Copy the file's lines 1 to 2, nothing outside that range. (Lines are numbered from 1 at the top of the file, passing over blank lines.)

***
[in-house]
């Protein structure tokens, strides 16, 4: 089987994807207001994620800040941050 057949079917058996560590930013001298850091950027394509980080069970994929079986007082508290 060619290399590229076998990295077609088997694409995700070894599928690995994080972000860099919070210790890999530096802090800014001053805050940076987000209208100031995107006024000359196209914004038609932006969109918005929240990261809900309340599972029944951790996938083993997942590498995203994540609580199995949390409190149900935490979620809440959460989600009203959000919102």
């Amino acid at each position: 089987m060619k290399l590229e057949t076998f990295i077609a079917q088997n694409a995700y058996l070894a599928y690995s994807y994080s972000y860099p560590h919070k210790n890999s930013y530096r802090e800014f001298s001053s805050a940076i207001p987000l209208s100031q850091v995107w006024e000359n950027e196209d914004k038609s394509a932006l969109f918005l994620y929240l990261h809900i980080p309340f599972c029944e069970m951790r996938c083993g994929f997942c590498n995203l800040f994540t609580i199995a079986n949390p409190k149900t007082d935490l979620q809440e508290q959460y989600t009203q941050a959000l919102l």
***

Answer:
[in-house]
């Protein structure tokens, strides 16, 4: 089987994807207001994620800040941050 057949079917058996560590930013001298850091950027394509980080069970994929079986007082508290 060619290399590229076998990295077609088997694409995700070894599928690995994080972000860099919070210790890999530096802090800014001053805050940076987000209208100031995107006024000359196209914004038609932006969109918005929240990261809900309340599972029944951790996938083993997942590498995203994540609580199995949390409190149900935490979620809440959460989600009203959000919102």